What does it mean to be “creative” in math?

What makes math interesting anyway?

Questions I think we all need to dive into!

Many teachers are comfortable allowing their students to read for pleasure at school and encourage reading at home for pleasure too. Writing is often seen as a creative activity. Our society appreciates Literacy as having both creative and purposeful aspects. Yet mathematics as a source of enjoyment or creativity is often not considered by many.

I want you to reflect on your own thinking here. How important do you see creativity in mathematics? What does creativity in mathematics even mean to you?

Marian Small might explain the notion of creativity in mathematics best. Take a look:

## Type 1 and Type 2 Questions

Several years ago, Marian Small tried to help us as math teachers see what it means to think and be creative in mathematics by sharing 2 different ways for our students to experience the same content. She called them “type 1” and “type 2” questions.

Type 1 problems typically ask students to give us the answer. There might be several different strategies used… There might be many steps or parts to the problem. Pretty much every Textbook problem would fit under Type 1. Every standardized test question would fit here. Many “problem solving” type questions might fit here too.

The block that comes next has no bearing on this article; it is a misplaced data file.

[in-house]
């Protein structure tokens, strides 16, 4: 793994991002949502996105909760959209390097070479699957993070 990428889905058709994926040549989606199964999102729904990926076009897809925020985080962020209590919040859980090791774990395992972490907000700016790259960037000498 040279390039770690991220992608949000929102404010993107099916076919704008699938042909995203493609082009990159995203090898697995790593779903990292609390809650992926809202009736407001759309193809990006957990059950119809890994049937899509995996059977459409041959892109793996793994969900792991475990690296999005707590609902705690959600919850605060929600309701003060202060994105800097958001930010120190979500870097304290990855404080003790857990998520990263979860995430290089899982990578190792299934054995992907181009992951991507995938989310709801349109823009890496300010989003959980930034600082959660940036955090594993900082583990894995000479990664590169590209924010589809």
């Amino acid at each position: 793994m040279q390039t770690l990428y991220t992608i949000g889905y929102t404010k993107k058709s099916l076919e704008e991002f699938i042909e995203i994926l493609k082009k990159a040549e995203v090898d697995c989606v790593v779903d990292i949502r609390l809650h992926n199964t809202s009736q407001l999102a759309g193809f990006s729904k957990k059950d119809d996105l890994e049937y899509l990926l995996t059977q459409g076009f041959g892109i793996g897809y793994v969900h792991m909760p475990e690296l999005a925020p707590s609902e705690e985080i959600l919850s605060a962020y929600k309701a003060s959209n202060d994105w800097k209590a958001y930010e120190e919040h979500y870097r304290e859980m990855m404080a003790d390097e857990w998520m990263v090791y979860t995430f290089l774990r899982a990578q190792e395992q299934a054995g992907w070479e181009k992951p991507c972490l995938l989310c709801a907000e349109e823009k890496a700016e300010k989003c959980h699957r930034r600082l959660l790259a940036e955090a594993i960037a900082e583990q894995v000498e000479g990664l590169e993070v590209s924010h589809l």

Type 2 problems are a little tricky to define here. They aren’t necessarily more difficult, they don’t need a context, nor do they need to have more steps. A Type 2 problem asks students to get to relationships about the concepts involved. Essentially, Type 2 problems are about asking something where students could have plenty of possible answers (open ended). Again, here is Marian Small describing some examples:

## Examples of Type 1 & 2 Questions

Notice that a type 2 problem is more than just open, it encourages you to keep thinking and try other possibilities! The constraints are part of what makes this a “type 2” problem! The creativity and interest comes from trying to reach your goal!

## Where do you look for “Type 2” Problems?

If you haven’t seen it before, the website called OpenMiddle.com is a great source of Type 2 problems. Each involve students being creative to solve a potential problem AND start to notice mathematical relationships.